King Salmon with Green Garlic and Fava Beans


King Salmon is a wonderful fish that I rarely saw while living on the East Coast.  Now that we’ve moved to the Bay Area we were very happy to see it available at most fish markets.  I ended up using a very interesting recipe (follows below) that combined a unique cooking technique along with some lovely spring vegetables.

I’d like to thank the Chicago Tribune for posting this recipe.

For the side dish I made a batch of wild rice (1 cup).  While the rice was cooking I took 2 shallots (finely chopped) and 2 cloves of garlic (minced) and briefly cooked them in a tablespoon of olive oil for a minute or two (until very fragrant, but not browned).  I added a bunch of spinach and mixed it together until wilted.  Salt and pepper to taste.  Once the rice is completely cooked stir in the spinach mixture and voila… a healthy side dish!

Homemade Smoked Salmon

I really dislike smoked salmon.  However, my wife loves it nearly as much as she loves me (quite a bit… I don’t want to give the wrong impression!).  Now that we have a smoker I decided to see if I could recreate her favorite “Salmon Candy” that she used to get at Whole Foods in NYC.  After doing some research online, I decided to dive in and give it a try.  The end result was impressive and she absolutely loved it.  Hooray for the good husband!

Step 1:  Brine the fish.

I looked around the web for a brine recipe that would recreate the flavor of Salmon Candy, and couldn’t find anything.  I put together the following for 1.5 pounds of salmon:

5 cloves of garlic, crushed
2 Qt. COLD water
2 oz Kosher salt
2/3 c. brown sugar
1/2 onion, thinly sliced
3-4 Tbsp Tamari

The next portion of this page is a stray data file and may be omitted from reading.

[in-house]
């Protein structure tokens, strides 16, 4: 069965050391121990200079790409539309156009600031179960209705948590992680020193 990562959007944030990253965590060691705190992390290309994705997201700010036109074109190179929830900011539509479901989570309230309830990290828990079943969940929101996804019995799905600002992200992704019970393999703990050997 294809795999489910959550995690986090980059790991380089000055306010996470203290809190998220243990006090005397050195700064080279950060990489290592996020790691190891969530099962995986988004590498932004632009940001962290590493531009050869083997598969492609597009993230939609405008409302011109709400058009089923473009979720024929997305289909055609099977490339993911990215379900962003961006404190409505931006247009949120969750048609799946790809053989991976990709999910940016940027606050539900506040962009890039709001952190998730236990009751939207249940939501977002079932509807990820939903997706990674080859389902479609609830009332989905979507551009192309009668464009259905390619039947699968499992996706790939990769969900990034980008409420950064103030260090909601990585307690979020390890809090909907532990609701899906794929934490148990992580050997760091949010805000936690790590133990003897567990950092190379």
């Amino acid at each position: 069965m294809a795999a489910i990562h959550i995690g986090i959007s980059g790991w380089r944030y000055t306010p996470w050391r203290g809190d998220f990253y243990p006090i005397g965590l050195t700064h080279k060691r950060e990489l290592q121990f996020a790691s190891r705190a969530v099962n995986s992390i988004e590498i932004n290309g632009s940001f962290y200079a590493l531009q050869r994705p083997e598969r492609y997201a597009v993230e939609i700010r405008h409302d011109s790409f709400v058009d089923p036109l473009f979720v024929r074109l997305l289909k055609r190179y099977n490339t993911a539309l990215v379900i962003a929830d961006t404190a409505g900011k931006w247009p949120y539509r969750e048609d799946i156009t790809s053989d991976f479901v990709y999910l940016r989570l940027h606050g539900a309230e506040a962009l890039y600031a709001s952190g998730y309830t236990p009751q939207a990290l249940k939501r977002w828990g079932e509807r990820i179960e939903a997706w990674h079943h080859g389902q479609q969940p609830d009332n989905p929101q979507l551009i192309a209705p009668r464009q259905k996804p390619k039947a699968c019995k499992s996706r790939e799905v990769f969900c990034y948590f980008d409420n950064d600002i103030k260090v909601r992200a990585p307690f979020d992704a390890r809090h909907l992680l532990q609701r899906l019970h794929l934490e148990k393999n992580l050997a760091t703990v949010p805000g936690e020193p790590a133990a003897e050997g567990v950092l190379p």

Once the salt and sugar were dissolved, I dropped in the fish and covered the whole container.

Step 2:  Let sit overnight.  For a saltier fish, brine for 24 hours, but LESS THAN 48!!

Step 3:  Air dry the fish on a rack in an area below 70F.  I put it in front of the air conditioner vent to ensure this was the case.  Dry for two hours so the pellicle forms.  Due to the brine, the fish will be OK at this temperature.

Step 4:  About an hour before the fish is done drying, start soaking the wood.  In this case I used Alder wood.

Step 5:  About 20 minutes before the fish is dry, start the smoker, load the box, and get the heat up to about 200F.

Step 6:  After 2 hours (don’t go past 2 hours), place the fish in the smoker and smoke the fish at the lowest temperature possible.  Ideally 160F, but I can’t get mine to go lower than 180F.  At the higher temperatures the fish “sweats”, which is what you DON’T want.  Be sure to sop up any “sweat” (aka, fat) with a paper towel every 10 minutes or so.  Once the fish reaches an internal temperature of 145F I turn off the smoker and moved them to a rack to cool, and then covered and refrigerated.